Saturday at Nike iF3 marked by a whirlwind of ski movies
Saturday here at Nike iF3 was a whirlwind of ski movie madness. The first screening session kicked off at noon, and films were rolling non-stop until approximately 11:00 p.m. For those unfamiliar with iF3, let it be known people don’t sit in the theater for 11 hours; the day is broken up into a handful of screening sessions. Moviegoers purchase tickets for one or two—or more—screening sessions depending on which films they’re keen to see. Each session typically showcases a few short films and one or two feature length films. While I missed the first few presentations of the day’s first session, I arrived at Monument-National in time to see the 4FRNT’s Dang! I remained posted up in the theater for the remainder of the day, and here I present a quick rundown of what I saw.
4FRNT’s Dang! is the company’s second team film. Skiing legend Vincent Dorion took the stage along with 4FRNT founder Matt Sterbenz, and Austin Ramaley—the man responsible for editing Dang!—to introduce the film. The screening marked Dang!‘s world premiere. And we come to find that the 4RNT team was busy this season. Eric Hjorleifson and Cody Barnhill rip super cool lines in Austria to open the flick. Imagine a strip of forest, running from the top of a peak to the bottom, cleared for the implementation of power lines (or something?), and the project goes awry. What we’re left with is an open, lengthy line of pillows, full of powder, sans power line towers to get in the skiers’ way. We see a mix of POV and long range shots. Hoji explains it was one of the most fun lines of his 11/12 season.
4FRNT riders Andy Partridge, Nick Miles, Carl Fortin, Will Berman, Brock Paddock, Mack Jones, Espen Bergh, Thayne Rich and Finn Anderson all put on a show in a mix of park, powder and urban. David Wise takes gold at X Games, and then shreds a closed halfpipe at Snowbasin—4FRNT utilizes an RC heli for the pipe shoot. We head to the Tetons with Wiley Miller, and later in the film Wiley shreds hard-charging lines and blower pow to Jefferson Starship’s “Jane.” This was perhaps the highlight of the film for me.
Monument-National Theatre. © Jeremy Condamine.
Following session #1, it came time for the first ever all-women’s screening session at iF3. Athletes including Kaya Turski, Lynsey Dyer, Dania Assaly, Jen Hudak and Anais Caradeux joined on stage to introduce the session, which kicked off with a showing of Icelantic’s winning video from 2012 Eye of the Condor. The first screening was followed by a reel showcasing highlights from Kaya Turski’s State of Mind webisode series. The web show followed Kaya from event to event throughout the 11/12 season, and to photoshoots and on fun adventures in between. The show gives great insight to Kaya’s lifestyle, and pursuit as an athlete.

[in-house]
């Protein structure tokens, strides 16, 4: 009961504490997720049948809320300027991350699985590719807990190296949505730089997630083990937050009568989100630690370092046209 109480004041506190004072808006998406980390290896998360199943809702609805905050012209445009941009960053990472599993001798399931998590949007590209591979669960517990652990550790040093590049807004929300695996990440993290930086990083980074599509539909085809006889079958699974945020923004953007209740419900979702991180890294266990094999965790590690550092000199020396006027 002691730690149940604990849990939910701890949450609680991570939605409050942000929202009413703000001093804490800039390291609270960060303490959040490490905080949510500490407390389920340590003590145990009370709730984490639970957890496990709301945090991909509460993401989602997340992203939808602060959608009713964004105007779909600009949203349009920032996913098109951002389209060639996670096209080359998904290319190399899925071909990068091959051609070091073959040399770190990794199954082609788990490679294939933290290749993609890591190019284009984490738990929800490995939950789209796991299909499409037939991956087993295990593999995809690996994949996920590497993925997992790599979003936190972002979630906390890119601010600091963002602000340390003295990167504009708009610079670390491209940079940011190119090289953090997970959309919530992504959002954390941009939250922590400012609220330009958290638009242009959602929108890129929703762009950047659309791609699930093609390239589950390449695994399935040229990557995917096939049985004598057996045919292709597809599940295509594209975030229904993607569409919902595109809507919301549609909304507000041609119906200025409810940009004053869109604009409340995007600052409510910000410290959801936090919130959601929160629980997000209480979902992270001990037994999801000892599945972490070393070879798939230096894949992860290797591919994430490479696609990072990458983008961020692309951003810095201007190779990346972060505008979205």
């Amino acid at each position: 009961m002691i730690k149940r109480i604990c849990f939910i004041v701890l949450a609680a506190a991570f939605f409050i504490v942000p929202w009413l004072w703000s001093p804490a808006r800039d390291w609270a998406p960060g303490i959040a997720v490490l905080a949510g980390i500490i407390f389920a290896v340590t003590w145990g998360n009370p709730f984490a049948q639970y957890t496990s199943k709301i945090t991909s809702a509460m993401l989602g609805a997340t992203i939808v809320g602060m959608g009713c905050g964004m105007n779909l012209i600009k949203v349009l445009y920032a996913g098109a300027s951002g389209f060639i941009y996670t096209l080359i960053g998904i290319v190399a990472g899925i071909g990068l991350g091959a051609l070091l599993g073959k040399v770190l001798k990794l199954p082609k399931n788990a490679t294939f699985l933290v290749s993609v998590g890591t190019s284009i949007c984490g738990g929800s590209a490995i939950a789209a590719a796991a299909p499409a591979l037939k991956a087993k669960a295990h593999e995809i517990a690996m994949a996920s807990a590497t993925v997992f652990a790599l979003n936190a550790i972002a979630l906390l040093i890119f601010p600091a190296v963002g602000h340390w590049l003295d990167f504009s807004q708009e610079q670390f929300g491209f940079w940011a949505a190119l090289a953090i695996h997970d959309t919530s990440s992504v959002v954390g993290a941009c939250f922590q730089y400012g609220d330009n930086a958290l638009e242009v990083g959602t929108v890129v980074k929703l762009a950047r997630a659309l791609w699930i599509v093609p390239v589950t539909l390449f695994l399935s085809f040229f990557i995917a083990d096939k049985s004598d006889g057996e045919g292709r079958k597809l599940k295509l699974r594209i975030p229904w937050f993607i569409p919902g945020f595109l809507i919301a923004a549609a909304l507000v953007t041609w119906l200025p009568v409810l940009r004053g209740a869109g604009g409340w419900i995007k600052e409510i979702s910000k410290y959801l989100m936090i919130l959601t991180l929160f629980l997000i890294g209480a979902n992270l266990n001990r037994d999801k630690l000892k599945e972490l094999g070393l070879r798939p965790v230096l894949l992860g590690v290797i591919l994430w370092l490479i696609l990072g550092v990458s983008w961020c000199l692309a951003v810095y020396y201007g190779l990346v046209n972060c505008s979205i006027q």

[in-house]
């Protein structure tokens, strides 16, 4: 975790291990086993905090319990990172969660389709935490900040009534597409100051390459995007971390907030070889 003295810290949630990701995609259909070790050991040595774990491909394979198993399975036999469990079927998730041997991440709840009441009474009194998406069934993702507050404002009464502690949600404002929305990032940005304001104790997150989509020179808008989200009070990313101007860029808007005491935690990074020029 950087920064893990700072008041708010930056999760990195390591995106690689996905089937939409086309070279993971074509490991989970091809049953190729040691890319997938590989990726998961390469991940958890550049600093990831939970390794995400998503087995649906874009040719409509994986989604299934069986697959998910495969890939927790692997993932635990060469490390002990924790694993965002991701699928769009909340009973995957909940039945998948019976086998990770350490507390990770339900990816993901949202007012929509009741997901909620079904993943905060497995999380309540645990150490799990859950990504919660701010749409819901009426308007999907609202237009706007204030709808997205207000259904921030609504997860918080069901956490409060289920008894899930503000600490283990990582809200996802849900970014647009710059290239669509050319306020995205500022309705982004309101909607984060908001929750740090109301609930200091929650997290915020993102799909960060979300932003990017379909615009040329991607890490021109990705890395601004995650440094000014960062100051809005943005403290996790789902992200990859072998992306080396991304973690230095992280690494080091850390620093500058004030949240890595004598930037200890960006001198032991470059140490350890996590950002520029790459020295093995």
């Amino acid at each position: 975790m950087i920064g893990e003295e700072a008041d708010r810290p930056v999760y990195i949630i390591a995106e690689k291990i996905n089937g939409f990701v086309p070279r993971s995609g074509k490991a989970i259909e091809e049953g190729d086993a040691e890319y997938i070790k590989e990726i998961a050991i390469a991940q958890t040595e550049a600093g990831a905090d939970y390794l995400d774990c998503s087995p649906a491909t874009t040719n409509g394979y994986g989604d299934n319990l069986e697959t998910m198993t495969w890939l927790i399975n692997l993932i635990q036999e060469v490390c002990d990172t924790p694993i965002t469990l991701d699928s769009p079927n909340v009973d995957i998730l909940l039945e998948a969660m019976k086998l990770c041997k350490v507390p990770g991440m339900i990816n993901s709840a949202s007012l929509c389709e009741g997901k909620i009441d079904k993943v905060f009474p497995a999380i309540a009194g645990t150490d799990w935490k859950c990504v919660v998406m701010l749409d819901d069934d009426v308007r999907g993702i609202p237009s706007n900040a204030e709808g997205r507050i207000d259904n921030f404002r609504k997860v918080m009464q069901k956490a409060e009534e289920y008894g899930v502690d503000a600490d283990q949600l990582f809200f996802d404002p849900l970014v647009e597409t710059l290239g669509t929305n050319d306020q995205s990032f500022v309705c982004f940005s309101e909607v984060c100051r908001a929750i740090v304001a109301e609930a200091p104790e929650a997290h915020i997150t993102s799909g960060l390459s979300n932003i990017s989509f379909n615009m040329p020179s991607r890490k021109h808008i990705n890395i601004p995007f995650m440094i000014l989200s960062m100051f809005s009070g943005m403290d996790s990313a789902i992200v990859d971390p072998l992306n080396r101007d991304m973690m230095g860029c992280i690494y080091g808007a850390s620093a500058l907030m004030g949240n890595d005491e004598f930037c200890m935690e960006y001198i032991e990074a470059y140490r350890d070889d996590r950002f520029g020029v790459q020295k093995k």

Up next was a documentary highlighting the Nine Queens event; the feature paid homage to Sarah Burke. The women featured in the film speak to Sarah’s commitment to progress female freeskiing, and explain that the format of Nine Queens—a multi day session on a massive feature—provides the girls a great means of continuing Sarah’s vision, allowing them to push each other as they become more comfortable hitting the features.
Shukran Morocco followed up—a wonderful story of adventure. Fischer athletes Melissa Presslaber and Sandra Lahnsteiner head to Northern Africa on a hunt for snow, and it’s exciting to watch as they do just that, and meet a handful of interesting characters along the way.
Wrapping up the women’s screening was Lynsey Dyer’s She Jumps Showcase—a mashup of footage that Lynsey collected from a handful of productions companies, and edited herself. The action packed video features skiing by Lynsey, Crystal Wright, Angel Collinson, Ingrid Backstrom, Tatum Monod, Elyse Saugstad and others. Lynsey taught herself to edit specifically to make this piece, and I must say, job well done.
After a quick break, a new stream of people flooded the theater for the next screening session. On the docket: New School Films’ (NSF) Moss and Voleurz’s Kill Your Boredom.
Moss takes a documentary-style approach, discussing the ups and downs of making a ski film following a bad snow year. Troubled by the loss of funding for the movie due to sponsors pulling out—the sponsors too were affected by the low snow levels—the NSF crew explains how they band together to continue their mission of producing an exciting flick. The Quebecois crew drew a crowd of loyal supporters who were hootin’ often in support of great shots, and even going so far as to chant in French.
Dom Laporte, Martin Boulais, Hugo Pelletier, Vince Prévost, Sebastien Chartrand and more display creativity in urban environments. Laporte’s skiing in particular stood out, as he tackled the technical course at War of Rails in one segment, and gets ultra tricky on both urban and park features alike throughout the rest of the film. We follow the crew on road trips and through their trials and tribulations. It’s a fun glimpse into the lives of the NSF team.
Up next: Voleurz’s Kill Your Boredom. This is the fifth time Voleurz has screened as iF3, and filmmaker Darren Rayner took to the stage to express big thanks to iF3 for allowing Voleurz to continue to be a part of the festival year after year, despite a large amount of snowboarding action comprising the annual films.
The introduction to the film is outrageously great. A band of skiers attacks of band of snowboarders in an all out blood bath. Blood and guts go flying in slow motion. When the battle calms, one skier and one snowboarder remain. They remove their hoods only to reveal that they are, in fact, gorgeous babes, and they then proceed to passionately make out (also shown in slow motion). Perhaps outrageously great was an understatement?